I guess what had so impressed me was that the giving wasn’t asked for specifically, it was prayed for, and I was surprised how freely they gave to me.  This was giving from genuine love.  And it seems to me that giving of that sort is what we ought to be doing.  Its just I have rarely seen it in action before.  My past experience with Church told me to expect many “I will be praying for you”‘s and “I’m sure God will provide”‘s but very little action on the part of the members.  Often times we forget that WE are the church.  And if God is to move through the church WE have to take action rather than sit around and just pray.  The purpose of a community goes beyond simply meeting together to worship and pray.  We are to take on a supportive role with each other.  Hold each other up where we cannot.  Give where there is need.  My brothers and sisters at the Garden were actually living out the principle set out in scripture.

“Be devoted to one another in love. Honor one another above yourselves. 11 Never be lacking in zeal, but keep your spiritual fervor, serving the Lord. 12 Be joyful in hope, patient in affliction, faithful in prayer. 13 Share with the Lord’s people who are in need. Practice hospitality.”

-Romans 12-10-13

And I will be eternally grateful for the radical generosity they have shown me during my time of need, by actually practicing principles of church and community that are far too rare in our society.

St. Francis of Assisi Feast Day

I was reminded last night that today was St. Francis’ Feast day, so I  decided to share his infamous Canticle of the Sun:

Most high, all powerful, all good Lord! All praise is yours, all glory, all honor, and all blessing. To you, alone, Most High, do they belong. No mortal lips are worthy to pronounce your name.

Be praised, my Lord, through all your creatures, especially through my lord Brother Sun, who brings the day; and you give light through him. And he is beautiful and radiant in all his splendor! Of you, Most High, he bears the likeness.

Be praised, my Lord, through Sister Moon and the stars; in the heavens you have made them, precious and beautiful.

Be praised, my Lord, through Brothers Wind and Air, and clouds and storms, and all the weather, through which you give your creatures sustenance.

Be praised, My Lord, through Sister Water; she is very useful, and humble, and precious, and pure.

Be praised, my Lord, through Brother Fire, through whom you brighten the night. He is beautiful and cheerful, and powerful and strong.

Be praised, my Lord, through our sister Mother Earth, who feeds us and rules us, and produces various fruits with colored flowers and herbs.

Be praised, my Lord, through those who forgive for love of you; through those who endure sickness and trial. Happy those who endure in peace, for by you, Most High, they will be crowned.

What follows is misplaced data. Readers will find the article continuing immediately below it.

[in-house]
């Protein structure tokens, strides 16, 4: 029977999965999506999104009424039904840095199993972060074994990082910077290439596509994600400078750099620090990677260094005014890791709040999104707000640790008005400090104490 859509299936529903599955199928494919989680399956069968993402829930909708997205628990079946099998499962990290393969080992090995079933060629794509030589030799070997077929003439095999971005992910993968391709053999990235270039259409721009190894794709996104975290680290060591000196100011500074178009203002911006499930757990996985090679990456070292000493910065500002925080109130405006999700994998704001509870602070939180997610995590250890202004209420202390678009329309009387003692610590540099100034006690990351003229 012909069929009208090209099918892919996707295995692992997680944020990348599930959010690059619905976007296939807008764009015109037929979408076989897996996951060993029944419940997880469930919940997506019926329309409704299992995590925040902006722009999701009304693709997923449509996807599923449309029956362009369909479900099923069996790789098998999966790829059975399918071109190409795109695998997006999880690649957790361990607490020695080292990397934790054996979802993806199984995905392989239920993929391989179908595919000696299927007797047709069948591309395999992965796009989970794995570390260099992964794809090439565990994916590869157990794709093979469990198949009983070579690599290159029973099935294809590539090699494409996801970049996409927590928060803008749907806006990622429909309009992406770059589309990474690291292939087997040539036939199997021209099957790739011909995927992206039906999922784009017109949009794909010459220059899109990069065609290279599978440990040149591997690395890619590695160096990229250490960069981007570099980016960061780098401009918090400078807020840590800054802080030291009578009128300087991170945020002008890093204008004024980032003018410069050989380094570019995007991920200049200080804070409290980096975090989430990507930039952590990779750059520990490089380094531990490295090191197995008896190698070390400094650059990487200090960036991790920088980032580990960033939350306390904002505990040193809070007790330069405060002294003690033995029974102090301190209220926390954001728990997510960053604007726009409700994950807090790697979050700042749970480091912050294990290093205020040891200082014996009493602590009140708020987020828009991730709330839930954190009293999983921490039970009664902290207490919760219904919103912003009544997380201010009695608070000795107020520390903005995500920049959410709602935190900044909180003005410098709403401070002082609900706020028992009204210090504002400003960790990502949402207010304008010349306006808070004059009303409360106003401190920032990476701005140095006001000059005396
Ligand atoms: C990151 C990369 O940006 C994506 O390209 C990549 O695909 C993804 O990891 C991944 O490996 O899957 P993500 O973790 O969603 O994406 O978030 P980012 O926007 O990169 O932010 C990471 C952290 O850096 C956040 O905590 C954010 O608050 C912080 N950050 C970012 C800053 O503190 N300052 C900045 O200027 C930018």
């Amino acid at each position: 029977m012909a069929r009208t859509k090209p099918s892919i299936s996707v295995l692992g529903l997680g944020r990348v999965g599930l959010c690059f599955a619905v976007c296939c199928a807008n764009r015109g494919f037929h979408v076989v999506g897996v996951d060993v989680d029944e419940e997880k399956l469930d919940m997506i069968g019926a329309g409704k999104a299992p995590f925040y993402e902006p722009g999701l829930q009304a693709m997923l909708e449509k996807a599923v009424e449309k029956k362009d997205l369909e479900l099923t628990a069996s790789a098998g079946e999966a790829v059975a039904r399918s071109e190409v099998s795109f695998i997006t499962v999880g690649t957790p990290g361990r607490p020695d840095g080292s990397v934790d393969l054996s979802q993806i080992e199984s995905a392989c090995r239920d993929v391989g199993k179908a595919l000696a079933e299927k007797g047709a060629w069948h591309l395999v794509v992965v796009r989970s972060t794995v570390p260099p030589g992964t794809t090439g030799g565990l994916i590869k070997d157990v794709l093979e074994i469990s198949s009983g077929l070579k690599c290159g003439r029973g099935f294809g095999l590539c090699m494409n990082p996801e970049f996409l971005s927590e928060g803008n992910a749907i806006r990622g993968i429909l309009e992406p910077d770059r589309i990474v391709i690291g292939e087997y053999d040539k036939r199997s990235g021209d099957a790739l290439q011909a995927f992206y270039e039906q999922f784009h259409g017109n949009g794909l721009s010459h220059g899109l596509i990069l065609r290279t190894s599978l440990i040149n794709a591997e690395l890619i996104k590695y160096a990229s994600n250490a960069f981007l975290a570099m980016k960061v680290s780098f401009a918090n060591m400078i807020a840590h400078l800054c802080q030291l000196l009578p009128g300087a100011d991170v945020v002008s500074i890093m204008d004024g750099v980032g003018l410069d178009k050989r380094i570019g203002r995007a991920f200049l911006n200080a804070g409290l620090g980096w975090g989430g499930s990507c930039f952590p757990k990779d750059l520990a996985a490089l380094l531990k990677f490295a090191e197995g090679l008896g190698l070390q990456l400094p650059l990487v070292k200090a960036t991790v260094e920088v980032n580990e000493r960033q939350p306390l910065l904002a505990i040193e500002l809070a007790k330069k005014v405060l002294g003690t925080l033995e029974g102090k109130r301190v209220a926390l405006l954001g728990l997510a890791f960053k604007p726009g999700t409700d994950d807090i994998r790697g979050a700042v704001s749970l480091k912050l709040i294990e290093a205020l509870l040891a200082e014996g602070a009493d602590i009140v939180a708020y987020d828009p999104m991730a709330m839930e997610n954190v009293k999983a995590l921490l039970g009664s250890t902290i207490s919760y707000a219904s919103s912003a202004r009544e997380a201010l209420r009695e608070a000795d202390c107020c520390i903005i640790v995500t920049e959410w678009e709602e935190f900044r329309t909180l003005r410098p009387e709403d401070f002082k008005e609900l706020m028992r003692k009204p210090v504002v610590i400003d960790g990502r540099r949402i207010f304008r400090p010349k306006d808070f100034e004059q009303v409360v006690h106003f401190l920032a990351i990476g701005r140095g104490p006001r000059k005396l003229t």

Be praised, my Lord, through our Sister Bodily Death, from whose embrace no living person can escape. Woe to those who die in mortal sin! Happy those she finds doing your most holy will. The second death can do no harm to them.

Praise and bless my Lord, and give thanks, and serve him with great humility.

Canticle of the Sun by St. Francis of Assisi

St. Francis has been an extremely influential figure in my life. I am grateful for his commitment to advancing God’s Kingdom here on earth. Let’s celebrate his feast!

Restorative Justice in the Way of Jesus

This post is taken from my journal and is based on Matthew 18:15-20 (shown below) and the current book I’m reading titled: Ambassadors of Reconciliation: Volume 1 by Ched Myers and Elaine Enns.

15″If your brother sins against you,[a] go and show him his fault, just between the two of you. If he listens to you, you have won your brother over. 16But if he will not listen, take one or two others along, so that ‘every matter may be established by the testimony of two or three witnesses.'[b] 17If he refuses to listen to them, tell it to the church; and if he refuses to listen even to the church, treat him as you would a pagan or a tax collector.
18″I tell you the truth, whatever you bind on earth will be[c]bound in heaven, and whatever you loose on earth will be[d] loosed in heaven.

19″Again, I tell you that if two of you on earth agree about anything you ask for, it will be done for you by my Father in heaven. 20For where two or three come together in my name, there am I with them.”

In Matthew 18:15-20, Jesus presents us with a model of restorative justice. His way begins with the victim taking the initiative in the restorative process. The victim goes into this process with the understanding that they have the backing of the church. In doing so, both the victim and offender have a chance for healing.

The Victim enters into a dialogue with the offender. If the offender is unwilling to listen, the victim gathers 2 or 3 witnesses to further give him or herself support and show the offender that this is a serious matter. If this is unsuccessful, then the matter is taken to the church. We must remember that the job of the church is to function as a supporting and loving community. If the offender does not trust in the church to help resolve issues, they are unwilling to seek the restorative type of healing demanded by God and are thus alienating themselves from the community. This is not equal to the Anabaptist practice of shunning, which has been justified to “get rid of rotten fruit”. The offender is only choosing a path of isolation which the church must follow up with.